Exhibition Assistant Katy Firth shares her experience of running animation workshops for the first time.
Back in January the Collections Development Team were pondering the age of some of the long -lived molluscs in Scapa Flow and how some of the specimens in the museum, such as the Fan Mussel donated in the middle of the 20thC, might even have “witnessed” the scuttling of the fleet in 1919.
Inspired by this Robert Rendall illustration I joked it might be fun to do a stop-motion film of the scuttling from the “shell’s eye view”.
Fast forward to the annual Stromness Shopping Week in July and our 'Animating Scapa 100’ workshops were in full swing. BAFTA nominated film maker Lizzy Hobbs flitted around the Marjorie Corrigal room at Stromness Library giving help and guidance to the workshop participants, all completely absorbed in their work. Each person was working at an iPad set up on a tripod, recording 12 frame-per-second stop motion animation.
“I felt like I achieved more that day than I’ve done for a long time” Participant feedback
“The story of the scuttle came alive in the discussions with attendees and tutor and helpers from the Museum” Participant Feedback
The participants ranged from age 6 to over 60. Multiple generations of several families worked together to make fun and sometimes surreal sequences of animation. They chose their own part of the story to animate. Each of the four days focused on a different element of the scuttling events.
Monday was a chance to animate Scapa Flow’s natural world and imagine life from the perspective of the animals and plants on the seabed. Tuesday focused on life aboard ship – inspired heavily by the writings of German Torpedo Boat Captain Friedrich Ruge. In his book 'Scapa Flow 1919’, Ruge recounts the entertaining ways the German sailors occupied their time. Wednesday was about witnessing the scuttling – including the perspectives of the Flying Kestrel school children. Thursday centred on the salvage operations.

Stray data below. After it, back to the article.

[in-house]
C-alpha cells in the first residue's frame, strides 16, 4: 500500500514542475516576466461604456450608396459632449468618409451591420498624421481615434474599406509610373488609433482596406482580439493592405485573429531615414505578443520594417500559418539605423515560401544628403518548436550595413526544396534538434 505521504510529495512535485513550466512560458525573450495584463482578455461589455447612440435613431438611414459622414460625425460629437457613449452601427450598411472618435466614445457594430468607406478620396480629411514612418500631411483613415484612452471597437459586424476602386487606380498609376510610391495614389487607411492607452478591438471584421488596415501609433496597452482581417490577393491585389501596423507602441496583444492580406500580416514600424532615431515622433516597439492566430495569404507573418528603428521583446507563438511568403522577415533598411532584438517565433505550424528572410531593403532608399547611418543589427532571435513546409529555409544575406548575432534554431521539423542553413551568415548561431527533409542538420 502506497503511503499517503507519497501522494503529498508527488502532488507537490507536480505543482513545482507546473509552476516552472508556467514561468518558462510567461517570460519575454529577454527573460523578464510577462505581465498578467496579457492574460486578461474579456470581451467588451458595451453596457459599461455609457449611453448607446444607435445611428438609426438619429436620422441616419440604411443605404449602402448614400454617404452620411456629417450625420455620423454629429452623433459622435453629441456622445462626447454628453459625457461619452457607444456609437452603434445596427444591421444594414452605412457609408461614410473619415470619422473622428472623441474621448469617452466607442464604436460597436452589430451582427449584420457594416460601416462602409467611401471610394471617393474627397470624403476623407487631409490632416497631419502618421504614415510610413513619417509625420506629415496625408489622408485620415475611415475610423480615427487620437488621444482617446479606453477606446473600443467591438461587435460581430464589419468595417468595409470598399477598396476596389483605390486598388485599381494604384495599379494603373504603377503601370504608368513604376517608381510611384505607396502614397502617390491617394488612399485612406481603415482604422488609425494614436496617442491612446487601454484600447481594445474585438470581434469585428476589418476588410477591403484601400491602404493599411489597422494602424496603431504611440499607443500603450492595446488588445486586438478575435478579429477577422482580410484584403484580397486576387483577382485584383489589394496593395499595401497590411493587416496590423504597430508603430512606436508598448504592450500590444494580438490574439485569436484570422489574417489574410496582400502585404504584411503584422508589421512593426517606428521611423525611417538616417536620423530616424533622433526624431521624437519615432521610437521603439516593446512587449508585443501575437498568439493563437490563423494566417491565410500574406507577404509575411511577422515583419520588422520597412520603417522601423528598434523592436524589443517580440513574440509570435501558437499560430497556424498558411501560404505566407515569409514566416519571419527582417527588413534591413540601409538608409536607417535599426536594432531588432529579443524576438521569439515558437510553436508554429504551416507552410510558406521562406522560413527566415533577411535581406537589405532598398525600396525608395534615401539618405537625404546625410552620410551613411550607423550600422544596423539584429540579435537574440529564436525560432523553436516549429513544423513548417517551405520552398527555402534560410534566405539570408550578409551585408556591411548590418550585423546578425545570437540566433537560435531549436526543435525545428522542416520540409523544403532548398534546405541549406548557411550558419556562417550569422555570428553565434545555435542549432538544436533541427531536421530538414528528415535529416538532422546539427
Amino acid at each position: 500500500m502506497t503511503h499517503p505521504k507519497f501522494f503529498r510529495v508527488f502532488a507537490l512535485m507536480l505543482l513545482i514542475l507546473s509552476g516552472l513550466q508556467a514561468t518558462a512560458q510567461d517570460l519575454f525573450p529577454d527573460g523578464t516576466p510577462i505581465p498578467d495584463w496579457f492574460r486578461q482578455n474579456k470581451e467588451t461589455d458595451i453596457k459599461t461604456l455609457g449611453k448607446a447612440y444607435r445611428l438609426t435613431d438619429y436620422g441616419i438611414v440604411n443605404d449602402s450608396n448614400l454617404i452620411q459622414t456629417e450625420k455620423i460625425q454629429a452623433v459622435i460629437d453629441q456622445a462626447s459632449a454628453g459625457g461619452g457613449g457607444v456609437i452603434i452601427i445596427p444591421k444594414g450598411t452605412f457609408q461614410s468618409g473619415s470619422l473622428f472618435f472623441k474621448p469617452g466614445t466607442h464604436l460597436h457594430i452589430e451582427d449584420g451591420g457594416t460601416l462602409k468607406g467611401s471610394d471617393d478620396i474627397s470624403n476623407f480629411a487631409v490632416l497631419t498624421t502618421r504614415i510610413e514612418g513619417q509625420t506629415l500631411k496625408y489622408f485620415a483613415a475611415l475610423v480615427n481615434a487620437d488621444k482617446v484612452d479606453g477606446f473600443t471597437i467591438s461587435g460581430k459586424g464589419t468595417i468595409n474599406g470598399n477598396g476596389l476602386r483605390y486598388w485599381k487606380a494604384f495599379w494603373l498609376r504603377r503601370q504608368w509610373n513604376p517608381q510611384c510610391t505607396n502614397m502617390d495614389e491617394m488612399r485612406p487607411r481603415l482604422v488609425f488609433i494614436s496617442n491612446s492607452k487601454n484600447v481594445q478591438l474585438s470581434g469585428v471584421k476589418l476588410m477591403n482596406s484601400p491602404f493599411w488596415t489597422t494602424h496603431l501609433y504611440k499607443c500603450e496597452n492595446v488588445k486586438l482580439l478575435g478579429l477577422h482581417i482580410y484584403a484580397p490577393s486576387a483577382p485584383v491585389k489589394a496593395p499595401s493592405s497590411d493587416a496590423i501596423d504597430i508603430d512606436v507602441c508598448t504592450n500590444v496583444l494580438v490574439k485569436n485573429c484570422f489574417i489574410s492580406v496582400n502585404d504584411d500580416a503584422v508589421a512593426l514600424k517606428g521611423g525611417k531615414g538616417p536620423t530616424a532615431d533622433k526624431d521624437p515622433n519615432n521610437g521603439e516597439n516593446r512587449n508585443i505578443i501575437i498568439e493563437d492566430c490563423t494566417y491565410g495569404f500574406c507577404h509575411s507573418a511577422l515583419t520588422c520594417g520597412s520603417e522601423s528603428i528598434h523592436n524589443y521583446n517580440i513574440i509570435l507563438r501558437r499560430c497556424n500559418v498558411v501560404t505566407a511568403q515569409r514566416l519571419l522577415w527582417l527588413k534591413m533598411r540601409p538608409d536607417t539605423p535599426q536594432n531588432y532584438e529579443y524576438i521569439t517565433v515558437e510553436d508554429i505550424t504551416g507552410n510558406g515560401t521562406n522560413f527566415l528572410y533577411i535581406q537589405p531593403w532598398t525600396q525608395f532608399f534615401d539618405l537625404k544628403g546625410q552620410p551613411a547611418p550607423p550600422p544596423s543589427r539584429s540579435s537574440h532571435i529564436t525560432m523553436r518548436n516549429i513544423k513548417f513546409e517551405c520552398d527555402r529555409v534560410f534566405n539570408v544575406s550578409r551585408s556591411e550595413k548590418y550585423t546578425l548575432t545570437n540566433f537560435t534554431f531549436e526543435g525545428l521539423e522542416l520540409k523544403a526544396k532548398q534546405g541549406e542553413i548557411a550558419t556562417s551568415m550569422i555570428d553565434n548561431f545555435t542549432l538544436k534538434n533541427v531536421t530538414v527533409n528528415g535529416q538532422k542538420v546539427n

We were lucky to partner with Mark Jenkins from West Side Cinema who was done a lot of previous work with animator Lizzy Hobbs. Lizzy was delighted to be back in Orkney. Her enthusiasm and energy was infectious. She quickly engaged everyone who came in through the door and provided short activities for children, suitable for folk just dropping in, as well as coaching the people who returned for day-after-day of animation.
For me the best thing was seeing how absorbed people became in their work. One of the Dads of two of the kids who came said he was ‘just there to watch’, but within minutes he was sitting down scribbling with a sharpie and animating a fantastic sequence of cockroach racing, which was a pastime the German sailors developed to combat boredom. One of the ladies who came had ended up having to extend her Orkney holiday due to unexpected illness, but said that the workshops had helped her recuperate. She said that she was only planning to come the first day and ended up coming three days in a row. That was really lovely to hear”
The resulting 40 films will be edited together and set to a sound-track by Mark Jenkins and will be screened twice during the Scapa 100 Conference in October. For more information on the conference click on the link : www.scapa100conference.com
The film will truly be a collaborative effort by locals, visitors, people of all ages, and of course the wonderful Lizzy Hobbs, who we learned so much from.
Stromness Museum and West Side Cinema would like to thank funders:
- Cooke Aquaculture
- Orkney Islands Council Culture Fund
- National Lottery Heritage Fund
- And West Side Cinema
Many thanks to Orkney Library and Archive for the use of archive images.